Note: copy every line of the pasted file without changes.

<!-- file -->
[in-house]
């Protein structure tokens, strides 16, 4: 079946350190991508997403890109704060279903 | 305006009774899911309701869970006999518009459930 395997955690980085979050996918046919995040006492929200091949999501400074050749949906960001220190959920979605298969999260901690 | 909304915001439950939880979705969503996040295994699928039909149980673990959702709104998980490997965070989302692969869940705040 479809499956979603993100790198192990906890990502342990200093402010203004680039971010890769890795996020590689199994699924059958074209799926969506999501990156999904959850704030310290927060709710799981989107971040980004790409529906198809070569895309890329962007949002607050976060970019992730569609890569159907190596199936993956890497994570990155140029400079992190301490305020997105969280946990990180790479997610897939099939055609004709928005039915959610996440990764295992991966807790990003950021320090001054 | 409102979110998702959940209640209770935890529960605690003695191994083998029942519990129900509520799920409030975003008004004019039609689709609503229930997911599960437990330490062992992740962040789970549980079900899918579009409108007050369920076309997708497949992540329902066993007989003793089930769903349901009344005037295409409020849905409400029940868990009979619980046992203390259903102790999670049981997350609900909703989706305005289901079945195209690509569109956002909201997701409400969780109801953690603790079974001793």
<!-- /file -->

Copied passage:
[in-house]
């Protein structure tokens, strides 16, 4: 079946350190991508997403890109704060279903 | 305006009774899911309701869970006999518009459930 395997955690980085979050996918046919995040006492929200091949999501400074050749949906960001220190959920979605298969999260901690 | 909304915001439950939880979705969503996040295994699928039909149980673990959702709104998980490997965070989302692969869940705040 479809499956979603993100790198192990906890990502342990200093402010203004680039971010890769890795996020590689199994699924059958074209799926969506999501990156999904959850704030310290927060709710799981989107971040980004790409529906198809070569895309890329962007949002607050976060970019992730569609890569159907190596199936993956890497994570990155140029400079992190301490305020997105969280946990990180790479997610897939099939055609004709928005039915959610996440990764295992991966807790990003950021320090001054 | 409102979110998702959940209640209770935890529960605690003695191994083998029942519990129900509520799920409030975003008004004019039609689709609503229930997911599960437990330490062992992740962040789970549980079900899918579009409108007050369920076309997708497949992540329902066993007989003793089930769903349901009344005037295409409020849905409400029940868990009979619980046992203390259903102790999670049981997350609900909703989706305005289901079945195209690509569109956002909201997701409400969780109801953690603790079974001793």